Recruiting the ‘Richmeister’ as Pitchman Backfires on State Farm

rob-schneider-state-farmIt’s another striking example of what happens when PR and advertising fail to work together effectively: State Farm Insurance has dropped Rob Schneider as a pitchman for his anti-vaccination beliefs.

State Farm, which promotes immunizations awareness as a way of preventing the spread of viral diseases, probably should have been aware of Schneider’s stance on vaccinations before they launched the ad campaign.

At PR News, we constantly harp on how important it is for brands and organizations to have an integrated approach to communications. State Farm’s flub, with regard to Schneider, is a perfect example of the consequences of having a siloed approach.

Schneider’s “Richmeister” character, which originated on Saturday Night Live back in the 1990s, was recruited to help State Farm sell its “Discount Double Check” car insurance program.

In the ad, a couple of expected parents have just bought a policy and, along with the agent, is about to make some copies of the policy when they encounter the Richmeister sitting at his desk.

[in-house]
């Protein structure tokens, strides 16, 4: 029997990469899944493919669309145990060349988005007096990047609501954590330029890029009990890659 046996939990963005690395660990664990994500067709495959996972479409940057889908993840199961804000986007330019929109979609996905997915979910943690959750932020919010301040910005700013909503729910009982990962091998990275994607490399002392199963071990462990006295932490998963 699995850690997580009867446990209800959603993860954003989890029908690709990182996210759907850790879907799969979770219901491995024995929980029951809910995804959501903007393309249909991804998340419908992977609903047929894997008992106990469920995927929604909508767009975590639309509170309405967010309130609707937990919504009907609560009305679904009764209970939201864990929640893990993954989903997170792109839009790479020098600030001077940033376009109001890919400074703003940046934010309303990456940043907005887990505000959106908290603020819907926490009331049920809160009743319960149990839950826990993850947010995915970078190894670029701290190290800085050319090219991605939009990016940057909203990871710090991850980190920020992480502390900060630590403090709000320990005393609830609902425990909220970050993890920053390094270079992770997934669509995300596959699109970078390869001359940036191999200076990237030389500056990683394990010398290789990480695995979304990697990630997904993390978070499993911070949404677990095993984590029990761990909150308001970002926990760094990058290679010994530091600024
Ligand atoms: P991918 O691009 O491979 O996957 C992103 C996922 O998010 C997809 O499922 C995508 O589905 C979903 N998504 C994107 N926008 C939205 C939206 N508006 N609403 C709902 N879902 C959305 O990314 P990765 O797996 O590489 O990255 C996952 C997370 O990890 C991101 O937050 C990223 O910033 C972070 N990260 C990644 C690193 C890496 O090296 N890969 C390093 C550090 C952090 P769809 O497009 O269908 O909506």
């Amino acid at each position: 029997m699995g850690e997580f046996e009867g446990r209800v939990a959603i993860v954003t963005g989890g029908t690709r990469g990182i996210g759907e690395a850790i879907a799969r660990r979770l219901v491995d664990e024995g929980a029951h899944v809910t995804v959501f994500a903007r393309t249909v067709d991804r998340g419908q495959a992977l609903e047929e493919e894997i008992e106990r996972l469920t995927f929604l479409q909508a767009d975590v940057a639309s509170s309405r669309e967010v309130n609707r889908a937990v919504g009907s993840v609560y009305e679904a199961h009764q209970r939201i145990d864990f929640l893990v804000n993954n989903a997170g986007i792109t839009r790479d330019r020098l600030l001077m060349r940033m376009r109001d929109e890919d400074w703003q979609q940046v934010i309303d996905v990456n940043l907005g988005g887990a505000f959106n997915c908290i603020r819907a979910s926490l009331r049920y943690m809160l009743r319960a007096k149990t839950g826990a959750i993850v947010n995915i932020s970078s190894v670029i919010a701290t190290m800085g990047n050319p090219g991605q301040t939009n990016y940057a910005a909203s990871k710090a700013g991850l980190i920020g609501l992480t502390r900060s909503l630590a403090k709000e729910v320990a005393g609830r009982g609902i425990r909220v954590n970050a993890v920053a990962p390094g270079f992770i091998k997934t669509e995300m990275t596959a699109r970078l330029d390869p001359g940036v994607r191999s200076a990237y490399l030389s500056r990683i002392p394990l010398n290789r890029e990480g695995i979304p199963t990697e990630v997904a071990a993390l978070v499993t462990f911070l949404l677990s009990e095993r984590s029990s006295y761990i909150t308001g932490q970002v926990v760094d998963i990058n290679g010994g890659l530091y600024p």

“Steve and Sandy, getting’ it done, more people-o-rama,” he says.

Shortly after the ads debuted, a social media campaign was launched by pseudoscience debunkers, who said that using Schneider as a pitchman may not reflect well on the brand.

Schneider has a long public history of anti-vaccination statements, according to the For instance, he protested a California state bill that would have required parents to be informed of the risks before taking a philosophical exemption to vaccinations, according to

State Farm is now working to remove the ad from its rotation.

This episode probably could have been avoided if State Farm’s PR team was more in the loop.

Recruiting celebrities to help sell your products and services can be tricky. Communicators need to be included in the vetting process.

By conducting some simple research into the celebrity you have in mind—and whether that person has said anything that runs counter to your brand mission—companies can avoid an embarrassing marketing campaign, or worse.

Follow Matthew Schwartz on Twitter: @mpsjourno1